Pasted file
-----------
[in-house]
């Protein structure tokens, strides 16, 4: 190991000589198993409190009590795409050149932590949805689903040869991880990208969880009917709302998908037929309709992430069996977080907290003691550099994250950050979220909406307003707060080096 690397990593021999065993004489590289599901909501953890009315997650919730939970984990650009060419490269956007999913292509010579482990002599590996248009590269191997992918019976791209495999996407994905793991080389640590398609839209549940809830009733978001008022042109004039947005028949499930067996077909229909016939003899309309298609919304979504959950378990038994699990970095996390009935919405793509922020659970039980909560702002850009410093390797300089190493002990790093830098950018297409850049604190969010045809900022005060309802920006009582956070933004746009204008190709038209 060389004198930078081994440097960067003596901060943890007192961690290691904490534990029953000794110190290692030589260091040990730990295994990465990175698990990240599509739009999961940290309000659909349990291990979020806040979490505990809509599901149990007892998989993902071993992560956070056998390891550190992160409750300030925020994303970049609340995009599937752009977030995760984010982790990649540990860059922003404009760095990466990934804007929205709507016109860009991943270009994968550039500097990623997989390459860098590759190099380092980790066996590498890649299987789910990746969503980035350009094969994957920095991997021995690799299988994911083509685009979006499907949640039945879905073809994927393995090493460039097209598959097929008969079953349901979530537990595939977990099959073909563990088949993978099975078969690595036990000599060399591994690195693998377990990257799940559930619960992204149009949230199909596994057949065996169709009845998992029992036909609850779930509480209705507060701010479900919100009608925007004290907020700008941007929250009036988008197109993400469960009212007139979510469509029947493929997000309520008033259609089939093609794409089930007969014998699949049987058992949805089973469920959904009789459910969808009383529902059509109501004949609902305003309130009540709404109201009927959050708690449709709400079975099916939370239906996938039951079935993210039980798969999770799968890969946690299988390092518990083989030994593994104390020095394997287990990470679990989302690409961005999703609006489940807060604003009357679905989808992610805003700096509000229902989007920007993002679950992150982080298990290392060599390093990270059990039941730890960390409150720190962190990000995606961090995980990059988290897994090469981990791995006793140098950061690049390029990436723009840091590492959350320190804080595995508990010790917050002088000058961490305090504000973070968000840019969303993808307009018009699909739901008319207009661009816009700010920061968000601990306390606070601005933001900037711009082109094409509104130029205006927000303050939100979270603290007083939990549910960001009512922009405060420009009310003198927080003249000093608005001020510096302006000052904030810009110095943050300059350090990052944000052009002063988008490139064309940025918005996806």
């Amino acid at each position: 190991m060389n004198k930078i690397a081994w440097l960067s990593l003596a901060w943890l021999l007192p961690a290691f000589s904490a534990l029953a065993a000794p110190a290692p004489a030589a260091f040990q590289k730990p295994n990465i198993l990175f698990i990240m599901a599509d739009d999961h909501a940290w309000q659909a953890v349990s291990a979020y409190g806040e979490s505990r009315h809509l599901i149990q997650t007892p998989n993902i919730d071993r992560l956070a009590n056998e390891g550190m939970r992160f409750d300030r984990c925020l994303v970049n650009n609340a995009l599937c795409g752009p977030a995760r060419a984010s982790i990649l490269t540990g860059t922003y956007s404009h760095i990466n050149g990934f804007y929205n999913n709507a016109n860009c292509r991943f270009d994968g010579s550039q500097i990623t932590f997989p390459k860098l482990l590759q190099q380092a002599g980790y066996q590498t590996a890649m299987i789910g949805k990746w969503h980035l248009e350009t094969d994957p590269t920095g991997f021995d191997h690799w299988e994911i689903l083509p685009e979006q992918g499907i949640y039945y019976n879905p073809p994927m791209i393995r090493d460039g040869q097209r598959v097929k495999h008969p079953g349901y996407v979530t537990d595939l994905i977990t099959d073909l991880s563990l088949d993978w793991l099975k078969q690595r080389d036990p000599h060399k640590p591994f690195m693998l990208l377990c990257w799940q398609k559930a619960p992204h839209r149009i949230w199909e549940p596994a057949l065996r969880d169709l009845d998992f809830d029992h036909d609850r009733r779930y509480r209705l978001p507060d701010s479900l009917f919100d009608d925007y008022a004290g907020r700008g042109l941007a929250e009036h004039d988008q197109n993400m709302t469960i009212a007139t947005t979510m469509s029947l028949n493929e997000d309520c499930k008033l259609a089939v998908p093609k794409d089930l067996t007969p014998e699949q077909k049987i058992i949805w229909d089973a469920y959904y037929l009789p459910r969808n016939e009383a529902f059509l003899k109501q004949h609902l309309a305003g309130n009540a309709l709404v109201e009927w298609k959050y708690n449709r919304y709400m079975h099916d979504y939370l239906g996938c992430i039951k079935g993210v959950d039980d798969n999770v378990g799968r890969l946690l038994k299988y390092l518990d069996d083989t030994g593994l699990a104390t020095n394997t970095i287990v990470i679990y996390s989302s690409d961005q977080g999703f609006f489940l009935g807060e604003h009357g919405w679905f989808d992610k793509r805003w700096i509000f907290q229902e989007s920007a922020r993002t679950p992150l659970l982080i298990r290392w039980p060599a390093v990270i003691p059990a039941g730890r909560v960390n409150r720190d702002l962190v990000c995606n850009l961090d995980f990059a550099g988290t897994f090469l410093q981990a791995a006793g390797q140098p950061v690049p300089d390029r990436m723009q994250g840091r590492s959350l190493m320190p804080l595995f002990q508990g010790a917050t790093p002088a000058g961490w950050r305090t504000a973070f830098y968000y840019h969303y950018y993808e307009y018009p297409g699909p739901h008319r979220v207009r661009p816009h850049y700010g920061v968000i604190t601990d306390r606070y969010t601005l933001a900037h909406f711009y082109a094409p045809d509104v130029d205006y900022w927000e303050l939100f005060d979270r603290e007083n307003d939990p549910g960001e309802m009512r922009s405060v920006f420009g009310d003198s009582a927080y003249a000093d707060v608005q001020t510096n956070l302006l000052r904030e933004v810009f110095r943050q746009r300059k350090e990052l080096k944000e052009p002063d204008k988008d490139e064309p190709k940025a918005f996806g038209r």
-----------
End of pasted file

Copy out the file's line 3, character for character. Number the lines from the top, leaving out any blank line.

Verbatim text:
């Amino acid at each position: 190991m060389n004198k930078i690397a081994w440097l960067s990593l003596a901060w943890l021999l007192p961690a290691f000589s904490a534990l029953a065993a000794p110190a290692p004489a030589a260091f040990q590289k730990p295994n990465i198993l990175f698990i990240m599901a599509d739009d999961h909501a940290w309000q659909a953890v349990s291990a979020y409190g806040e979490s505990r009315h809509l599901i149990q997650t007892p998989n993902i919730d071993r992560l956070a009590n056998e390891g550190m939970r992160f409750d300030r984990c925020l994303v970049n650009n609340a995009l599937c795409g752009p977030a995760r060419a984010s982790i990649l490269t540990g860059t922003y956007s404009h760095i990466n050149g990934f804007y929205n999913n709507a016109n860009c292509r991943f270009d994968g010579s550039q500097i990623t932590f997989p390459k860098l482990l590759q190099q380092a002599g980790y066996q590498t590996a890649m299987i789910g949805k990746w969503h980035l248009e350009t094969d994957p590269t920095g991997f021995d191997h690799w299988e994911i689903l083509p685009e979006q992918g499907i949640y039945y019976n879905p073809p994927m791209i393995r090493d460039g040869q097209r598959v097929k495999h008969p079953g349901y996407v979530t537990d595939l994905i977990t099959d073909l991880s563990l088949d993978w793991l099975k078969q690595r080389d036990p000599h060399k640590p591994f690195m693998l990208l377990c990257w799940q398609k559930a619960p992204h839209r149009i949230w199909e549940p596994a057949l065996r969880d169709l009845d998992f809830d029992h036909d609850r009733r779930y509480r209705l978001p507060d701010s479900l009917f919100d009608d925007y008022a004290g907020r700008g042109l941007a929250e009036h004039d988008q197109n993400m709302t469960i009212a007139t947005t979510m469509s029947l028949n493929e997000d309520c499930k008033l259609a089939v998908p093609k794409d089930l067996t007969p014998e699949q077909k049987i058992i949805w229909d089973a469920y959904y037929l009789p459910r969808n016939e009383a529902f059509l003899k109501q004949h609902l309309a305003g309130n009540a309709l709404v109201e009927w298609k959050y708690n449709r919304y709400m079975h099916d979504y939370l239906g996938c992430i039951k079935g993210v959950d039980d798969n999770v378990g799968r890969l946690l038994k299988y390092l518990d069996d083989t030994g593994l699990a104390t020095n394997t970095i287990v990470i679990y996390s989302s690409d961005q977080g999703f609006f489940l009935g807060e604003h009357g919405w679905f989808d992610k793509r805003w700096i509000f907290q229902e989007s920007a922020r993002t679950p992150l659970l982080i298990r290392w039980p060599a390093v990270i003691p059990a039941g730890r909560v960390n409150r720190d702002l962190v990000c995606n850009l961090d995980f990059a550099g988290t897994f090469l410093q981990a791995a006793g390797q140098p950061v690049p300089d390029r990436m723009q994250g840091r590492s959350l190493m320190p804080l595995f002990q508990g010790a917050t790093p002088a000058g961490w950050r305090t504000a973070f830098y968000y840019h969303y950018y993808e307009y018009p297409g699909p739901h008319r979220v207009r661009p816009h850049y700010g920061v968000i604190t601990d306390r606070y969010t601005l933001a900037h909406f711009y082109a094409p045809d509104v130029d205006y900022w927000e303050l939100f005060d979270r603290e007083n307003d939990p549910g960001e309802m009512r922009s405060v920006f420009g009310d003198s009582a927080y003249a000093d707060v608005q001020t510096n956070l302006l000052r904030e933004v810009f110095r943050q746009r300059k350090e990052l080096k944000e052009p002063d204008k988008d490139e064309p190709k940025a918005f996806g038209r």